I learned of the phenomenon of “good enough” marriage, a term social anthropologists use to describe marriages that were less about finding the perfect match than a suitable candidate whom the family approved of for the couple to embark on adulthood And along with the sociologist Eric Klinenberg, co-author of my new book, I conducted focus groups with hundreds of people across the country and around the world, grilling participants on the most intimate details of how they look for love and why they’ve had trouble finding it.
Eric and I weren’t digging into singledom—we were trying to chip away at the changing state of love.
Whether it’s where I’m eating, where I’m traveling or, God forbid, something I’m buying, like a lot of people in my generation—those in their 20s and 30s—I feel compelled to do a ton of research to make sure I’m getting every option and then making the best choice.
If this mentality pervades our decisionmaking in so many realms, is it also affecting how we choose a romantic partner?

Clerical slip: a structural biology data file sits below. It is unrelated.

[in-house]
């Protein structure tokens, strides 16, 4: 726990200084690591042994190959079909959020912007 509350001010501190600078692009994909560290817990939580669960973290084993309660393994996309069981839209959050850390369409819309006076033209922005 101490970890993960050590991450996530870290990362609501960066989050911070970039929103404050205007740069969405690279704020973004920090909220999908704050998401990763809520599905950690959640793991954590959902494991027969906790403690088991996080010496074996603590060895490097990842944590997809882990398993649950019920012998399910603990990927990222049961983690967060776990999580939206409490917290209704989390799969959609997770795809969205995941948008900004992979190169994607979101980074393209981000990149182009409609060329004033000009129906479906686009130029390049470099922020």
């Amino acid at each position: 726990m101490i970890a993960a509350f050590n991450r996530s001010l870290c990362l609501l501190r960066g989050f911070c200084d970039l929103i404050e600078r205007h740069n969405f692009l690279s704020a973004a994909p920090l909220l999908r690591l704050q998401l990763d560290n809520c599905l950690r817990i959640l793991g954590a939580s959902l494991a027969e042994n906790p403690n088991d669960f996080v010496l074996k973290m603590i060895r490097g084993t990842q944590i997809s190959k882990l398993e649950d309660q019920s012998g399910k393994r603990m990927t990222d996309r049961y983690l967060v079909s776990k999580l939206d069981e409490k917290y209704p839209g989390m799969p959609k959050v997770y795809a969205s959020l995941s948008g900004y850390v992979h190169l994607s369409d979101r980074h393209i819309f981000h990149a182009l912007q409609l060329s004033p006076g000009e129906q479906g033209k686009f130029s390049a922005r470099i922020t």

more A recent study of 2000 men has found out that, perhaps unsurprisingly, no man actually rates his partner as perfect.
Most men questioned rated their partner at a 7 out of 10.
But, even with Parship’s help, there is more to finding a partner online than checking out a profile.
It is a matter of making and sustaining contact with people whose profile you find interesting - first of all online, then probably on the phone and finally in person.
People even let me into the private world of their phones to read their romantic texts aloud onstage.
Throw in the fact that people now get married later in life than ever before, turning their early 20s into a relentless hunt for more romantic options than previous generations could have ever imagined, and you have a recipe for romance gone haywire.
In the course of our research, I also discovered something surprising: the winding road from the classified section of yore to Tinder has taken an unexpected turn.
” or trying to decide whether or not you’re really interested in this new person.
more After the break-up of a long relationship, it can be almost frightening to be single again: you’ve relied for so long on another person to meet certain emotional, practical and financial needs.